Old habits die hard as fans refuse to forgive and forget
Rivalry just as keen in the stands as Aberdeen and Rangers renew hostilities in the top flight
IT took less than a minute, just 24 seconds to be exact, for the focus of the Aberdeen supporters to shift from the action on the field of play at Pittodrie to the visitors in the South Stand. “You’re not Rangers any more,” soon rang out around a ground which was packed to capacity with 19,263 fans almost as proceedings got under way. And so it began.
Aberdeen have, much to their annoyance, watched the very public fall and subsequent laboured rise of their detested Glasgow rivals from afar for nearly five years now. There have been no cup or league encounters between the two clubs during that spell.
They were, then, always going to use the first meeting with the Ibrox club since their financial meltdown to revel in the myriad off-field misfortunes which have befallen their opponents since 2012. And revel in them they did.
The stunning last-minute winner which substitute James Maddison whipped in was sweet for the members of the Red Army – and the fact their team had not deserved to be awarded the free kick which led to it simply made them savour it all the more. Yet the presence of their old adversaries at Pittodrie once again had been thoroughly enjoyed throughout the 90 minutes.
The genesis of the simmering resentment that exists between Aberdeen and Rangers – an enmity described by the latter’s manager Mark Warburton as being “quite sad” on Friday – is lost somewhere in the mists of time.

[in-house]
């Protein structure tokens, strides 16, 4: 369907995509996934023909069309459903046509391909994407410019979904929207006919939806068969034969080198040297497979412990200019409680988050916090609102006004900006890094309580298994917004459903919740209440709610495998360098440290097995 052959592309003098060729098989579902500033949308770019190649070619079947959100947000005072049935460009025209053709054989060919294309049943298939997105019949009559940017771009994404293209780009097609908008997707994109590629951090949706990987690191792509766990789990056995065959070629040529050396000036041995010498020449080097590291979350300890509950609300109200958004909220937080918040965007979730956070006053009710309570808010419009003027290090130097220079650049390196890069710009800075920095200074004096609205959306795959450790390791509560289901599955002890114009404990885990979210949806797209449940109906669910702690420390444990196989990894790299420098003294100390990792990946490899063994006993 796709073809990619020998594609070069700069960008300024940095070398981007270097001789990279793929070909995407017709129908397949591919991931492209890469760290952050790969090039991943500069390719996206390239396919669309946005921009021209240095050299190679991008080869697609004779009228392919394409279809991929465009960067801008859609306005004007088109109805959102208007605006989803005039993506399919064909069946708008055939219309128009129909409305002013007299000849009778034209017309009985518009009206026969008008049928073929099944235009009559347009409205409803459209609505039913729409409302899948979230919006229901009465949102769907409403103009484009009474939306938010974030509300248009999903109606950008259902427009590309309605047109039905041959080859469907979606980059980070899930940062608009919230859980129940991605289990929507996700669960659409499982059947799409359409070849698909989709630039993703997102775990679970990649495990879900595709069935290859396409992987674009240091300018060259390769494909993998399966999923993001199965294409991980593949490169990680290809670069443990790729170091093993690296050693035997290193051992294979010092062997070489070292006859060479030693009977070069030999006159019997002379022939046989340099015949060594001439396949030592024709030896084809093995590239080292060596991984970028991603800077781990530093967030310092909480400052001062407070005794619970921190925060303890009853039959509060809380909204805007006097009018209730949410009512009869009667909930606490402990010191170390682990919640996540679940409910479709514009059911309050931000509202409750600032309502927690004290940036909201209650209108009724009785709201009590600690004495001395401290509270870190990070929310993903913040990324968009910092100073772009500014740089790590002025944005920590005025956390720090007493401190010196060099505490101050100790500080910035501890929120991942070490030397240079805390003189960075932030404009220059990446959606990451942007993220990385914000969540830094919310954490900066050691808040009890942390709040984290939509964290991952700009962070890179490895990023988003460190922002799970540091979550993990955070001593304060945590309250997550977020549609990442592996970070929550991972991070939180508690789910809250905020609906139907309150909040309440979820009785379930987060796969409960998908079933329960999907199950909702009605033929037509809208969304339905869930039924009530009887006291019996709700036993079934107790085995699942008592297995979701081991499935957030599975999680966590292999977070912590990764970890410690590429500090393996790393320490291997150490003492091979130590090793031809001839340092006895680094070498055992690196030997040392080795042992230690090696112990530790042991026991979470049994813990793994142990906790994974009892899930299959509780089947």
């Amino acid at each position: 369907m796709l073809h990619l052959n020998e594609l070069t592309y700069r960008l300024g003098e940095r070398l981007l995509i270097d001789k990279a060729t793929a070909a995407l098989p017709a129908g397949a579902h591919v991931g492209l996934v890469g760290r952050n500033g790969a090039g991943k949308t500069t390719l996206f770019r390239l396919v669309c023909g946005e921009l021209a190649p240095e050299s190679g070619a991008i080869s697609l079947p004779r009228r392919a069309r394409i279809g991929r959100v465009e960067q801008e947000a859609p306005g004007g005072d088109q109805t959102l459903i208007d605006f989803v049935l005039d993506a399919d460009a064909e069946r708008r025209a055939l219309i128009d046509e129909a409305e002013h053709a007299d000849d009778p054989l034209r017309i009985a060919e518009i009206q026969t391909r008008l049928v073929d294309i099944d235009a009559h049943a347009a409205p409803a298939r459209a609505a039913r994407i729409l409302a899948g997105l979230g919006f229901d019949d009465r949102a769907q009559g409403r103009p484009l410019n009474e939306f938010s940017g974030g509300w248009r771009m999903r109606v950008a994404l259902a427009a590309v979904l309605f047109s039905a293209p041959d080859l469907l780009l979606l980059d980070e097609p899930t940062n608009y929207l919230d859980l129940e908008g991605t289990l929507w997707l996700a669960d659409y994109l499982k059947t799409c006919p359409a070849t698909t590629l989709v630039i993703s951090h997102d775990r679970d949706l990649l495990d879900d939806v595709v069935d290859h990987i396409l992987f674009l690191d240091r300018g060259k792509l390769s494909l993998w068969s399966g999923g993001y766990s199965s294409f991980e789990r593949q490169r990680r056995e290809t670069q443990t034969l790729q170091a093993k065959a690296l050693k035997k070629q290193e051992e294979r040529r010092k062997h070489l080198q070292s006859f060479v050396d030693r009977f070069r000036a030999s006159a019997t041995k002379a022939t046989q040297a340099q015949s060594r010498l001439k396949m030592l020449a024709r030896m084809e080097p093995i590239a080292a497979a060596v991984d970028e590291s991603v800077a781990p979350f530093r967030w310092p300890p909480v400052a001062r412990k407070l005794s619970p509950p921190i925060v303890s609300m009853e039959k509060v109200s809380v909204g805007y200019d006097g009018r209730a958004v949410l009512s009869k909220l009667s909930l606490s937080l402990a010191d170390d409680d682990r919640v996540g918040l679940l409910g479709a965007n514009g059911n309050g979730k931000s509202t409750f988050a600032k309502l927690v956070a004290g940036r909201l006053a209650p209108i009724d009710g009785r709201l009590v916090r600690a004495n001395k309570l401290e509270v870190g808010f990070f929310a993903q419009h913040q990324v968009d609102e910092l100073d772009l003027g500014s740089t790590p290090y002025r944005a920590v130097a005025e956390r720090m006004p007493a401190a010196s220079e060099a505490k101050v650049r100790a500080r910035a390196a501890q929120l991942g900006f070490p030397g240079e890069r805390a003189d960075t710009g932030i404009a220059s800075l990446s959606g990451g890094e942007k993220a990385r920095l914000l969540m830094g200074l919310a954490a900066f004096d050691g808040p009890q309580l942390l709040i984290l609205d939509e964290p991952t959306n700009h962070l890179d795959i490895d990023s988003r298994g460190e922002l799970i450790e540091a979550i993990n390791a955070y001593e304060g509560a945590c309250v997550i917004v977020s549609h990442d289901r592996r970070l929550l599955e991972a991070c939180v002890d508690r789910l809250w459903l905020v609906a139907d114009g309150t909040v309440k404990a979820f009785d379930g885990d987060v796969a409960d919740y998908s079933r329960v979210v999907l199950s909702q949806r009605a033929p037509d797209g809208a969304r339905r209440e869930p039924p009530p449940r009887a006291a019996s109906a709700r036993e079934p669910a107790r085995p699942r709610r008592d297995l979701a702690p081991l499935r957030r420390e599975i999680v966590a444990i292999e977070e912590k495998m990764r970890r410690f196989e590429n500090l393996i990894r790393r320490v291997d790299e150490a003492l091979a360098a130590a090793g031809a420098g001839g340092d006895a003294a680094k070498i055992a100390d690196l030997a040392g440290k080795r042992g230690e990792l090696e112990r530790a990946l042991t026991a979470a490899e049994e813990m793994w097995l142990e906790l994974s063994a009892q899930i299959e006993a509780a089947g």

It could be down to Rangers taking over from Aberdeen as the dominant force in Scottish football way back in the 1980s. That infamous Neil Simpson foul on Ian Durrant certainly has a great deal to do with it. As does your average Aberdonian’s general dislike of Glaswegians.
Whatever the reason, the time they have spent apart has done absolutely nothing to thaw relations. The old saying about absence making the heart grow fonder ceertainly could not be applied here. “We lived and you died,” was the next ditty to be aimed in the direction of the away section.
The 2000 or so Rangers followers who were crammed into their section of the stadium, no strangers to such abuse after over four seasons of it, were never going to take the jibes without responding in kind. They gave just as good as they got throughout proceedings.
Knowing that Aberdeen fans had organised a minute’s applause in the 12th minute – a reference to the year the Ibrox club was placed into liquidation – online in order to “welcome Rangers to Pittodrie for the first time”, they tried to lessen the impact of it. God Save the Queen and Rule Britannia both received an airing. Undeterred, the home contingent inside the famous old ground rose as one to clap their ‘new’ opponents.
Sadly, the humour in so much of the ribbing had quickly turned sour. The Billy Boys was belted out and ugly scenes erupted. The thin blue line which separated the home and away supporters in the South Stand had to be called into action. Rangers supporters, angry at the provocation, had to be physically restrained and missiles were hurled in both directions. Police reinforcements quickly arrived to quell the trouble.
Given all the flak which was flying in their direction, Niko Kranjcar and Philippe Senderos would have been within their rights if they had refused to warm-up between the Main Stand and the Merkland Stand in the first half. Yet the duo, both high-profile summer acquisitions who have, so far at least, failed to excel, emerged from the dugout.
Kranjcar, though, once courted controversy when he moved from Dinamo Zagreb to Hadjuk Split in his native Croatia. Think Mo Johnston signing for Rangers after apparently agreeing to return for Celtic and then
THIN BLUE LINE: Police attempt to quell unrest as rival fans hurl abuse, among other things, at each other at Pittodrie yesterday.